the gay community's support of the miners is an unholy alliance of Pits and Perverts.While at first these two feel like strange bedfellows, members of both groups shared experiences of being arrested and charged with offences they didn't commit, police brutality, fighting for rights, and media misrepresentation. With National Union of Miners bank accounts frozen, support organisations were twinned directly with mining communities. London's LGSM financed the Neath, Dulais and Swansea Valley miners, and held a fundraising benefit gig - "Pits and Perverts".
Micheál Kerrigan's debut play delves into this social history, distinct from the recent film Pride.
Last night's performance of Pits and Perverts by Sole Purpose packed in the facts about the early 1980s. Characters reminded the audience about hunger strikes, the mining dispute and the Thatcher government as well relating the experiences of the gay community. Still images from the era were projected onto the plain walls of Gene and Sean's flat.
Cimabue's Crucifix along with the works and life of Michelangelo were threads running through the play. There were moments of profound observation along with more stereotyped set-piece encounters and situations. At times the calls of "we're all in this together" smacked more of David Cameron's Big Society than 1984 industrial dispute.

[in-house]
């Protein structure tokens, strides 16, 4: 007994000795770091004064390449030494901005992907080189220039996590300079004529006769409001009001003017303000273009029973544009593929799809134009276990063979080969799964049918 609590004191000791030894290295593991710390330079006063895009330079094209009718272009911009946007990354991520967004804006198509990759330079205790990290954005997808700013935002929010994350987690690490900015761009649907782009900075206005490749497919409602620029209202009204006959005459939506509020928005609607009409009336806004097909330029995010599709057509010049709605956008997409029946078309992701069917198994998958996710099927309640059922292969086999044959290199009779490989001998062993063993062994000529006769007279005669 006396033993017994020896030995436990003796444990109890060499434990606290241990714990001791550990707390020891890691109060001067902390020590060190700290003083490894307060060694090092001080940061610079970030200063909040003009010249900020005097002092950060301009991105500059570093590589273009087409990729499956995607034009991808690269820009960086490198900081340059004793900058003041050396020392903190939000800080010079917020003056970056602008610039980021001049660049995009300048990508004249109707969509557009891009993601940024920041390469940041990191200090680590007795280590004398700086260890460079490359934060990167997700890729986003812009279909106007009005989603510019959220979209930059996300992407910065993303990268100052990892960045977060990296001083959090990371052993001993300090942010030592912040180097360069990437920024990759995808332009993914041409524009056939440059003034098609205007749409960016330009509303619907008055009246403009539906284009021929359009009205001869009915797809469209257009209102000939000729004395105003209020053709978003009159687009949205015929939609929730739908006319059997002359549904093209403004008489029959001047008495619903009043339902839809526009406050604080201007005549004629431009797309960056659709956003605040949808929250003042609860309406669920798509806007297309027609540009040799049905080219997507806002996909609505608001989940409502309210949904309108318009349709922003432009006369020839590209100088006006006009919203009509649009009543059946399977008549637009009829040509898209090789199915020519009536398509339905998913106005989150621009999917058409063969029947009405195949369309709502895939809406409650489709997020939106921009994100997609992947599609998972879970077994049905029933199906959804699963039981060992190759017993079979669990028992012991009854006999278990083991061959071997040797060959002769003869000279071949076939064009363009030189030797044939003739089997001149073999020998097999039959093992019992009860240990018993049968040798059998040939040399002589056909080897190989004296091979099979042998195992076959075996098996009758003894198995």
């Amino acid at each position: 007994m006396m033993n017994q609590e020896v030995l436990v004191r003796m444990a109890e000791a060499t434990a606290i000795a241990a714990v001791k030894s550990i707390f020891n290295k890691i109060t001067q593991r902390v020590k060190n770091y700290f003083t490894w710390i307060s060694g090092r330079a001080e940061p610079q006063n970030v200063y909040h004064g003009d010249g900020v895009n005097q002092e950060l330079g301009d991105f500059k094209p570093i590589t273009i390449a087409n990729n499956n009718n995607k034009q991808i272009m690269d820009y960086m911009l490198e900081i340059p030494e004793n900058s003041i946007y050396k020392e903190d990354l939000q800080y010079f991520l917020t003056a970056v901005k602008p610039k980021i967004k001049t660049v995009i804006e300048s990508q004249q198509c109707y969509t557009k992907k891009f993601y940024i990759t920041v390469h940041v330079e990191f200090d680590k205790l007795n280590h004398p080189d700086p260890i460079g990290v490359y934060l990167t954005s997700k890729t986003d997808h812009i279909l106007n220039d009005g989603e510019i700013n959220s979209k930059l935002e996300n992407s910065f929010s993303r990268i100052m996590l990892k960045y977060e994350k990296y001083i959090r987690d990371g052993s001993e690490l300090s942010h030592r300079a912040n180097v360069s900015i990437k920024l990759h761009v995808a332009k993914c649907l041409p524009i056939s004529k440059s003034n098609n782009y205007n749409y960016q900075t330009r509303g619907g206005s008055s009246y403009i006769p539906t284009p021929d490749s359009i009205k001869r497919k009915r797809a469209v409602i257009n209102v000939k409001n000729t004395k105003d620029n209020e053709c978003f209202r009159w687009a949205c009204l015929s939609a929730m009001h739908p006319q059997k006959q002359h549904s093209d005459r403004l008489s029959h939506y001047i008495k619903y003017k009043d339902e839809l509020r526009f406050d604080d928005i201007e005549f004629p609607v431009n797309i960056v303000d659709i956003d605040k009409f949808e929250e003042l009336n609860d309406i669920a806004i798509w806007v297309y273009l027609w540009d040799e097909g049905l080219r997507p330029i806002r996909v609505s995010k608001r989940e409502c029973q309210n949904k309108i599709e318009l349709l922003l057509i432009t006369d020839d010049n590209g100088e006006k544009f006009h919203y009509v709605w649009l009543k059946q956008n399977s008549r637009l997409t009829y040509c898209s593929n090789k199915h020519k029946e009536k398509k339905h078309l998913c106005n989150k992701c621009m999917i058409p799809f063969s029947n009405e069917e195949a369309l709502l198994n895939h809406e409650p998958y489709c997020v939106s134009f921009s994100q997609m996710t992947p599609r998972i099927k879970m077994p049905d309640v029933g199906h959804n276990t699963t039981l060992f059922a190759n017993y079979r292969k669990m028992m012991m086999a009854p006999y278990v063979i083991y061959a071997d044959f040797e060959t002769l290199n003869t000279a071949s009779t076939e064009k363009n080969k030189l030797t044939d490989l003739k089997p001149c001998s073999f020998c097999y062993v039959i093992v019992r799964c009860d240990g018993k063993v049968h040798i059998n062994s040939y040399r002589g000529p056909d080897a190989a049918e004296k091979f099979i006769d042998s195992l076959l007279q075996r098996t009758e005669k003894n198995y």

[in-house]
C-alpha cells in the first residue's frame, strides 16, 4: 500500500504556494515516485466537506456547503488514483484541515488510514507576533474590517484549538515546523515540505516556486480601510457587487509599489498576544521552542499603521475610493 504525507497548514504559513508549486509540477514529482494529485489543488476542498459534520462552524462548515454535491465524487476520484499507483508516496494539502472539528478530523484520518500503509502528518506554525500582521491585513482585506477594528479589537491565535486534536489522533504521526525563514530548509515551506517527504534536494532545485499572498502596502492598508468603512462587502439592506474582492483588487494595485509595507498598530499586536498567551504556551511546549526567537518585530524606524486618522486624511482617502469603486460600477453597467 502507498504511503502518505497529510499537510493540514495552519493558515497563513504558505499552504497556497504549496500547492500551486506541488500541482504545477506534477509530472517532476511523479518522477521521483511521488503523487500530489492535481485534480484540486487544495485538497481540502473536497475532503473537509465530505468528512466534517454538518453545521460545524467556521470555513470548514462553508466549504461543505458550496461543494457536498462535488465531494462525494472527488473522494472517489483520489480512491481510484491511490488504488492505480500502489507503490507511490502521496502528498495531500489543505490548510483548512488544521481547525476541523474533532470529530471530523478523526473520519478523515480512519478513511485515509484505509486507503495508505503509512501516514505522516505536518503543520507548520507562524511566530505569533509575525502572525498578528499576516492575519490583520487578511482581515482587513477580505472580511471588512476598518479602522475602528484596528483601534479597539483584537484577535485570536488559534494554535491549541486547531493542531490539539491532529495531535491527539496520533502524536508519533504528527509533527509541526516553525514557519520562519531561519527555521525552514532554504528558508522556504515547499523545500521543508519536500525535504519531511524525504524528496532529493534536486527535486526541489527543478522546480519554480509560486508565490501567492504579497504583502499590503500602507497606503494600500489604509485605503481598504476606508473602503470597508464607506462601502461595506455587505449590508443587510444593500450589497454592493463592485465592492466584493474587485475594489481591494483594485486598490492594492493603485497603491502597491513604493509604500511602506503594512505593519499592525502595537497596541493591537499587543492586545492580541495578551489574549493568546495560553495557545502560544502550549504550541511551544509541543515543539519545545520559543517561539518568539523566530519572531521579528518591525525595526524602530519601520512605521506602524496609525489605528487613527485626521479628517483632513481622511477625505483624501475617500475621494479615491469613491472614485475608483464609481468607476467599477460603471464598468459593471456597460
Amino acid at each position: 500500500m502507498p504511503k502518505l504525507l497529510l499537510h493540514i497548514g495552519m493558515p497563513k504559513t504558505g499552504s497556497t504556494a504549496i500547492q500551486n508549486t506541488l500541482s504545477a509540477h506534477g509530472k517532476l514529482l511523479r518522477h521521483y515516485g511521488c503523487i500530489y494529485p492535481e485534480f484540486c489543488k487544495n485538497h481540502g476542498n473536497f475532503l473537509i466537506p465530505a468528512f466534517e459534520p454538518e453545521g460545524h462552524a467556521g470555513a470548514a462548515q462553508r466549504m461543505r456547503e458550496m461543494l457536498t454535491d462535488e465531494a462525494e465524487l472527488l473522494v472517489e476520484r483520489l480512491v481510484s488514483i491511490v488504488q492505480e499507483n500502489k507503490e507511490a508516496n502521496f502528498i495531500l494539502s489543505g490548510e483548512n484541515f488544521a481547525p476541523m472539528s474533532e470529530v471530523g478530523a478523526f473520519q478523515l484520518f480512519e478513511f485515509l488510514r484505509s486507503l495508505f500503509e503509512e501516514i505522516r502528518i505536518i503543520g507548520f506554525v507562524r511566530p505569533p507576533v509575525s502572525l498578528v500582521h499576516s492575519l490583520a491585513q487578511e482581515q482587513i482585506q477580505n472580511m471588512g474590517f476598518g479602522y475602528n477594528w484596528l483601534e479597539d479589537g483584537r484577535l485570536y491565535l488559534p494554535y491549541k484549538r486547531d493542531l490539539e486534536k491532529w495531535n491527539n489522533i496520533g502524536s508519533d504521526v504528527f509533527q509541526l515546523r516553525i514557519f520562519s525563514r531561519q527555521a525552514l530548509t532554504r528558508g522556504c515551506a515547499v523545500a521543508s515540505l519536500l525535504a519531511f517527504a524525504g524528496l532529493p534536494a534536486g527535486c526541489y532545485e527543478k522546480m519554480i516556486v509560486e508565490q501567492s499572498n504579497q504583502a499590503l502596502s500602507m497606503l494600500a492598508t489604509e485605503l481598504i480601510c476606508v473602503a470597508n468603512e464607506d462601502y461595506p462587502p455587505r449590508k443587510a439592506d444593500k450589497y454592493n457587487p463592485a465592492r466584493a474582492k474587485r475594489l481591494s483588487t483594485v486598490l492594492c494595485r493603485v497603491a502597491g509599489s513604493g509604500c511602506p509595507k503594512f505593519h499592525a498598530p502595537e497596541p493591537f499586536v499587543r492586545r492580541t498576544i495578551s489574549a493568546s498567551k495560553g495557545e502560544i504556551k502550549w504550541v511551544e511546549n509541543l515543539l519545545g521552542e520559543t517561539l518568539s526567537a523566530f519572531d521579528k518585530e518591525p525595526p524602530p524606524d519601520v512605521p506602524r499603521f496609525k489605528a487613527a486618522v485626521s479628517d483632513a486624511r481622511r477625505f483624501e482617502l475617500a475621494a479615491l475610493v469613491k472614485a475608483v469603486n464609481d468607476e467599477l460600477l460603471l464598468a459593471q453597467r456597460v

Pits and Perverts took a while to warm up and perhaps ticks too many boxes as it combines aspects of Derry, South Wales and London. Conor Maguire's portrayal of Sean - at first stuttering and always prone to emotional outbursts - is very believable. Lighter moments in the second half nearly descend to farce as musical traditions are shared.
By the end of the play, more than just the strike had finished and there were fresh beginnings for many of the characters as the ambition to fight for other people's rights spread. (One real-world consequence of the LGSM's support for miners was the adoption of lesbian and gay rights as equality issues by the TUC and Labour party.)
The Lyric Theatre autumn programme seems dominated by plays featuring ghosts and the on-stage playing of music instruments!
Pits and Perverts is in the Lyric Theatre at 8pm this week (until Saturday 11) at the end of its UK tour. Tickets £10.